Pop culture obsessives writing for the pop culture obsessed.
Pop culture obsessives writing for the pop culture obsessed.

Everyone harbors secrets in an uneven We Are Who We Are

Jordan Kristine Seamón and Jack Dylan Grazer
Jordan Kristine Seamón and Jack Dylan Grazer
Photo: Yannis Drakoulidis/HBO
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“Surprise, I exist outside of your mind,” Caitlin says to Fraser after he says the moustache she’s painting onto herself isn’t how he imagined her. Therein lies much of We Are Who We Are’s essence: These characters are in a constant tug-of-war between how they’re perceived and how they want to be perceived. They self-mythologize against the narratives forced upon them, grasping for identities that might not be simple but bring them comfort. In the fifth episode of the season, everyone has secrets. And those secrets hinge on that self-mythologizing. Perhaps they’re all being their truest selves when they’re lying to others.

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Fraser and Caitlin’s friendship remains the show’s strongest beacon, a guiding force through which the rest of the—sometimes sloppily composed—narrative flows. They operate almost as a unit, whether it’s when Caitlin asks to hold Fraser’s dick while he pees or when Fraser helps apply the moustache or when Fraser cuts her hair. Their limbs entwine and become one but without any semblance of sexual connotation. Theirs is a more complex intimacy, and there’s a sense that We Are Who We Are is attempting to complicate intimacy and identity through each of its characters, but it’s best rendered with these two. The haircutting scene is particularly powerful. Fraser says not to do it at first, saying that Caitlin’s hair holds her power. But Caitlin knows her power lies elsewhere and pushes forward. It doesn’t take much convincing. Fraser and Caitlin rush to the clippers with frenetic energy. They’re being spontaneous teens, but it’s more than that, too. Caitlin is finally reaching for what has previously felt just out of grasp. She has Fraser to give her a boost.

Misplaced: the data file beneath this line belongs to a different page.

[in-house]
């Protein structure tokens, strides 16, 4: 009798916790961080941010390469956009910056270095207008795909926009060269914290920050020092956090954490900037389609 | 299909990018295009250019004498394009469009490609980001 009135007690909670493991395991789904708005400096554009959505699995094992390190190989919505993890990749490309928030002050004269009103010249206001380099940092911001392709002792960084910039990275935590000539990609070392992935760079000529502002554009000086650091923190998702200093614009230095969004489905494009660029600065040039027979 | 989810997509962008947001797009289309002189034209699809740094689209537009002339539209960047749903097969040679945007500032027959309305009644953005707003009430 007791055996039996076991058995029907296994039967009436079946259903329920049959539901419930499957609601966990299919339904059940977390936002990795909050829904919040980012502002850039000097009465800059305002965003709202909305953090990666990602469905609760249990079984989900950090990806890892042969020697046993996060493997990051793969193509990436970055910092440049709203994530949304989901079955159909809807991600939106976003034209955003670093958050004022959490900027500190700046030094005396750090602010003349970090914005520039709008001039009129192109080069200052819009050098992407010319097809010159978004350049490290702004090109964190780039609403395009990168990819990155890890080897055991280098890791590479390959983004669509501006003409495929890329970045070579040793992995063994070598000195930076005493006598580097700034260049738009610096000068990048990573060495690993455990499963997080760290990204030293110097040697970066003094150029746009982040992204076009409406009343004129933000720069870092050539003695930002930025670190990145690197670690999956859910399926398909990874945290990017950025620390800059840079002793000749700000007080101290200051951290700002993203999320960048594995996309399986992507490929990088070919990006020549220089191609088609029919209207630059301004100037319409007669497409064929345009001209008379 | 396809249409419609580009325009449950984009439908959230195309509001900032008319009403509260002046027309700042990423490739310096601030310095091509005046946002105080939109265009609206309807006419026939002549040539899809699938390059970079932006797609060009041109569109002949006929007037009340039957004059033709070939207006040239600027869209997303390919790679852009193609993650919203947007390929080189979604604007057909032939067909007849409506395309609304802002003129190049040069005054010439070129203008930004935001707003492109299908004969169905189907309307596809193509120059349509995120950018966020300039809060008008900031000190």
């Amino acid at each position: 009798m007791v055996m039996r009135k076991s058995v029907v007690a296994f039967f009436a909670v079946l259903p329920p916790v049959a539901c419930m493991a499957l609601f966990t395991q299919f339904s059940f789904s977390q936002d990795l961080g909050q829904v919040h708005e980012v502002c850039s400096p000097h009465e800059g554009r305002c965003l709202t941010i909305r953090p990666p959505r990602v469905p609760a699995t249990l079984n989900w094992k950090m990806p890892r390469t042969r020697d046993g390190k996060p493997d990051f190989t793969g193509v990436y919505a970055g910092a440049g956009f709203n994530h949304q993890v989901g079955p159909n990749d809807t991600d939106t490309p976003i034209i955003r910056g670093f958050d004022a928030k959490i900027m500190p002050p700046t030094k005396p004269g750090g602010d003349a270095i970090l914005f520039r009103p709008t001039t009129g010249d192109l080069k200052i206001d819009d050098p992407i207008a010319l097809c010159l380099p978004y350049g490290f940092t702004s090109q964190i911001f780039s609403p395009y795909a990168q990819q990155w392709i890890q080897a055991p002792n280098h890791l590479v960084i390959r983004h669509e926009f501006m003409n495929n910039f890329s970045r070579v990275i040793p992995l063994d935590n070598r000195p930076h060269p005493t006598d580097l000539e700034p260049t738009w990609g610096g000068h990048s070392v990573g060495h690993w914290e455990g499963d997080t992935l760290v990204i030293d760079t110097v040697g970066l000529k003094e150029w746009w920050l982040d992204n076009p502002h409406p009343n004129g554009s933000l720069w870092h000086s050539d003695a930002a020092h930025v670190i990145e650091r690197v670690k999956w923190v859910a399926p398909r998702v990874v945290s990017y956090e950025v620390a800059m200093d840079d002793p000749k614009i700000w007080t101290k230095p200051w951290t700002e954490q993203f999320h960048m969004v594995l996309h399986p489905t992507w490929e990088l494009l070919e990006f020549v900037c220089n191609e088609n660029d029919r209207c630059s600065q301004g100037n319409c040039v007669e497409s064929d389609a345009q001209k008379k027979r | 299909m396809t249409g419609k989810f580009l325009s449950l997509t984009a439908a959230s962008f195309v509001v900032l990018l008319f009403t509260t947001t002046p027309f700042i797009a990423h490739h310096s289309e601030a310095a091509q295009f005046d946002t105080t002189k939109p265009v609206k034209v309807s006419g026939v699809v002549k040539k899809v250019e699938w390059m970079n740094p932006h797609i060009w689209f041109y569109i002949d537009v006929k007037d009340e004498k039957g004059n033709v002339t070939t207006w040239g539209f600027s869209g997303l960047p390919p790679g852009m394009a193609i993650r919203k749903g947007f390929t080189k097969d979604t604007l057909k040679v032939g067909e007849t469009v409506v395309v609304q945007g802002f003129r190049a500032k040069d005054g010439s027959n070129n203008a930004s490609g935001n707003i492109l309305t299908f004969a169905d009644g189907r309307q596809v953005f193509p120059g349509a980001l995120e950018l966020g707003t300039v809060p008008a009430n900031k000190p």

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Caitlin ends up exploring her gender identity in a way that Fraser attempts to push back on, because it does seem like she’s leaning into a binary rather than questioning it. She practices shooting with Sarah, and they share a markedly different relationship than Fraser and Sarah do. Those contrasts are interesting—Caitlin clearly idolizes Sarah, which naturally infuriates Fraser. In a previous episode, Fraser seemed a little entranced by Danny pushing him around. Caitlin and Fraser see each other’s family members in divergent ways, and there are layers to that: It’s often difficult to see your family members for exactly who they are because your vantage point is way too close. I still don’t entirely comprehend Sarah and Fraser’s wildly co-dependent relationship, but it’s clear that Fraser can’t really see his mother for who she is. To be fair, I’m not entirely sure who Sarah is. But that’s perhaps a discussion for a different review since this episode doesn’t focus on Sarah too much.